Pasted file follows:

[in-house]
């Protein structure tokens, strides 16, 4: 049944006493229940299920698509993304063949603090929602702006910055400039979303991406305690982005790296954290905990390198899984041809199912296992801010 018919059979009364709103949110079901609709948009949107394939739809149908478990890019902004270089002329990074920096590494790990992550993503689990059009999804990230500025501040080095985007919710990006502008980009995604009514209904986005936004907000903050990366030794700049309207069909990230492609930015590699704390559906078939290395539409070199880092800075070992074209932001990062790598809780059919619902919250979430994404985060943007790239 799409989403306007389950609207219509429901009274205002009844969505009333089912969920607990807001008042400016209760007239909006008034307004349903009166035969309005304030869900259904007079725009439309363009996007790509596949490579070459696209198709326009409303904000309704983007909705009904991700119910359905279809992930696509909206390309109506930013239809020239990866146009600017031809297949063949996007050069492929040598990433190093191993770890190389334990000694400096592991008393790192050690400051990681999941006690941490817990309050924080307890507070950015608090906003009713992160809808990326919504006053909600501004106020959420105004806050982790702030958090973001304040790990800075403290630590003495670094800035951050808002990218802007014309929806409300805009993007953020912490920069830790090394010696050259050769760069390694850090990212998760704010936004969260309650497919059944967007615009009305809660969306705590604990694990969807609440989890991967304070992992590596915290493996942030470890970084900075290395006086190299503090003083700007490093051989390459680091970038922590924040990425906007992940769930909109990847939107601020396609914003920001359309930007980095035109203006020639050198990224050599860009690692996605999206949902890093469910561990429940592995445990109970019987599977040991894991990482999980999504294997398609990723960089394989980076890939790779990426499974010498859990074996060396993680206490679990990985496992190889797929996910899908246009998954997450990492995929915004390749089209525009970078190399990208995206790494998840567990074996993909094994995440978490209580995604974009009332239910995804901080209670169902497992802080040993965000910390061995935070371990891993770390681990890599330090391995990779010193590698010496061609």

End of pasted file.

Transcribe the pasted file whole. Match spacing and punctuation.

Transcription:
[in-house]
């Protein structure tokens, strides 16, 4: 049944006493229940299920698509993304063949603090929602702006910055400039979303991406305690982005790296954290905990390198899984041809199912296992801010 018919059979009364709103949110079901609709948009949107394939739809149908478990890019902004270089002329990074920096590494790990992550993503689990059009999804990230500025501040080095985007919710990006502008980009995604009514209904986005936004907000903050990366030794700049309207069909990230492609930015590699704390559906078939290395539409070199880092800075070992074209932001990062790598809780059919619902919250979430994404985060943007790239 799409989403306007389950609207219509429901009274205002009844969505009333089912969920607990807001008042400016209760007239909006008034307004349903009166035969309005304030869900259904007079725009439309363009996007790509596949490579070459696209198709326009409303904000309704983007909705009904991700119910359905279809992930696509909206390309109506930013239809020239990866146009600017031809297949063949996007050069492929040598990433190093191993770890190389334990000694400096592991008393790192050690400051990681999941006690941490817990309050924080307890507070950015608090906003009713992160809808990326919504006053909600501004106020959420105004806050982790702030958090973001304040790990800075403290630590003495670094800035951050808002990218802007014309929806409300805009993007953020912490920069830790090394010696050259050769760069390694850090990212998760704010936004969260309650497919059944967007615009009305809660969306705590604990694990969807609440989890991967304070992992590596915290493996942030470890970084900075290395006086190299503090003083700007490093051989390459680091970038922590924040990425906007992940769930909109990847939107601020396609914003920001359309930007980095035109203006020639050198990224050599860009690692996605999206949902890093469910561990429940592995445990109970019987599977040991894991990482999980999504294997398609990723960089394989980076890939790779990426499974010498859990074996060396993680206490679990990985496992190889797929996910899908246009998954997450990492995929915004390749089209525009970078190399990208995206790494998840567990074996993909094994995440978490209580995604974009009332239910995804901080209670169902497992802080040993965000910390061995935070371990891993770390681990890599330090391995990779010193590698010496061609």